Among footballers, no breed is tougher, yet for all of that we always assume that a goalkeeper who makes a high-profile mistake will be haunted by it, his confidence on the field likely to disintegrate at any moment amid cruel taunts and pitying glances.
That is how it has been for Scott Carson since that game against Croatia last November and it is clearly becoming a little tiresome. "People keep dragging it up, asking if I am I suffering from an England hangover but it was nine months ago and I'd like people to let it go," he said. "I let it go the night after."
Indeed, there is no indication that Carson goes about his business with anything other than untarnished self-belief and, after watching his summer signing from Liverpool keep out all of Middlesbrough's attempts to deny Albion at the Riverside on Saturday, the West Bromwich Albion manager, Tony Mowbray, expects that the resumption of his international career is only a matter of time.
"He had one bad game," Mowbray said. "To get to be the England goalkeeper you have to be outstanding and I knew that whatever happened against Croatia he must have been some goalkeeper to be in that position in the first place. That's why we bought him.
"His ability will get him back into the England team, if that is where his ambitions are."
Some might have questioned Carson's decision to join a promoted team, one that by the nature of promoted teams these days would be likely to face a struggle to stay up, but after leading something of a nomadic existence as Liverpool repeatedly sent him out on loan, the 23-year-old Cumbrian reckons that he is in the right place.
"For the last five years I've been up and down the country and I just wanted to be settled," he said. "Now I feel I am. I got married in the summer to Amy, who is from the next village to me. We've got a house and our little boy, Hayden, who is two and a half, has just started at nursery.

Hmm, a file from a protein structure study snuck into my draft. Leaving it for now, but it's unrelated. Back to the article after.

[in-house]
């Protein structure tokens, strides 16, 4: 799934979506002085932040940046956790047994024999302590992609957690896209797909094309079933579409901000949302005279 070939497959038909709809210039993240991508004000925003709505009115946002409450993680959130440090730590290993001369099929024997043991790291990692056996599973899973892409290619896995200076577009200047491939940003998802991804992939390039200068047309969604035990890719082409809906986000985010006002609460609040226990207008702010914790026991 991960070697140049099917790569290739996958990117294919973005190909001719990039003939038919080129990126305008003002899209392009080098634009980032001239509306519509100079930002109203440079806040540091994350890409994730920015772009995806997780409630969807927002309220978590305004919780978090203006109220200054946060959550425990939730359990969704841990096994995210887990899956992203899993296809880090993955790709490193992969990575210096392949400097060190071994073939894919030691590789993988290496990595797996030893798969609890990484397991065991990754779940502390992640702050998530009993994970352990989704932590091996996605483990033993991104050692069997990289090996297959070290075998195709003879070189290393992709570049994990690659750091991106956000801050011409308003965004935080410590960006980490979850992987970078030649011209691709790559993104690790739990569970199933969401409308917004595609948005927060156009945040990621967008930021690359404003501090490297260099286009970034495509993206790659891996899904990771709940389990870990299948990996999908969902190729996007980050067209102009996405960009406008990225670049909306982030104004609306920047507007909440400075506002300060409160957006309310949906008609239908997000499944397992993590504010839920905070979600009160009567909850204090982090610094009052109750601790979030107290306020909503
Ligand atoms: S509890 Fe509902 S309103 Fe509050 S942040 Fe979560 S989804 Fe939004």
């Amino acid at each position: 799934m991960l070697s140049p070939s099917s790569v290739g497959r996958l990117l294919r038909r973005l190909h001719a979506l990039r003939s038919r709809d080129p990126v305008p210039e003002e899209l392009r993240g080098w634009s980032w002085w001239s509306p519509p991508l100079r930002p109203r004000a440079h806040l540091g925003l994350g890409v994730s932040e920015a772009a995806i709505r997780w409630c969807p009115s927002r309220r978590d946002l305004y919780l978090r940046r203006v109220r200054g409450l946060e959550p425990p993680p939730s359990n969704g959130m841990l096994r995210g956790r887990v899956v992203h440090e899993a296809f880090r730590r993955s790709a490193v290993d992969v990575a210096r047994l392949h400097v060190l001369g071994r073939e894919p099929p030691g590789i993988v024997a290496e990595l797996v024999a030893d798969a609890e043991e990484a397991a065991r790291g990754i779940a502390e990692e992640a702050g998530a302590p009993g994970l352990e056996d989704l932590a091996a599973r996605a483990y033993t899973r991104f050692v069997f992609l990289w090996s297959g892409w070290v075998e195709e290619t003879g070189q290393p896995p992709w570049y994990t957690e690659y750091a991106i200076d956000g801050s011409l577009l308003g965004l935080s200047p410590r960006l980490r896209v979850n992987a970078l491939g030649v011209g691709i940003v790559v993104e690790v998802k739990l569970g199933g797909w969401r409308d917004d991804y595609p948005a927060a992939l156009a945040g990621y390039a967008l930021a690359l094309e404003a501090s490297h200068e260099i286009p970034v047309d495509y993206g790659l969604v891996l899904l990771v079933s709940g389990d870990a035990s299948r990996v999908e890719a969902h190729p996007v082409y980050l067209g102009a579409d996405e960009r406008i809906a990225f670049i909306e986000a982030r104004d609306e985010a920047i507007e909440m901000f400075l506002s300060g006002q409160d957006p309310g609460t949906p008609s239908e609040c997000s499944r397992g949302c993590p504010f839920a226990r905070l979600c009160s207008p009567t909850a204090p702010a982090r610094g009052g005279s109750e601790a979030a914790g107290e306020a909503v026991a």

"And in the dressing room I've settled in pretty much straight away. The players involved me in the banter right from the start and I feel one of the lads.
"To be honest, I'm not really thinking about England. My priority is playing well for West Brom and if England come knocking that means I must be doing something right."
Carson did plenty right on Saturday, keeping out at least half a dozen attempts from Middlesbrough's Mido, Alfonso Alves, Gary O'Neil and David Wheater to ensure that a scrambled goal by the Swedish centre-back Jason Olsson early in the second half would be enough to secure a first away win for Albion in the Premier League.
"A lot of keepers playing against us are getting man of the match and that just sums up our luck," a frustrated O'Neil said, when reflecting on a fourth consecutive defeat for Middlesbrough. "Craig Gordon had a fantastic game for Sunderland against us last week.
"But we are playing quite well and we have to try not to get too down about it. We just need to start punishing teams when we are on top," O'Neil insisted.
Goal: Olsson (53) 0-1.
Middlesbrough (4-4-2): Turnbull; Hoyte, Huth, Wheater, Taylor; Aliadière (Adam Johnson, 60), O'Neil, Shawky (Digard, 60), Downing; Alves, Mido. Substitutes not used: Jones (gk), Riggott, Emnes, Bennett, Walker.
West Bromwich Albion (4-4-1-1): Carson; Zuiverloon, Donk, Olsson, Robinson; Borja Valero, Koren, Greening, Kim (MacDonald, 4; Miller, h-t); Morrison (Cech, 76); Bednar. Substitutes not used: Kiely (gk), Barnett, Moore, Pele.
Referee: C Foy (Merseyside).
Booked: Middlesbrough Taylor, Mido; West Bromwich Albion Greening, MacDonald, Olsson, Bednar.
Man of the match: Carton.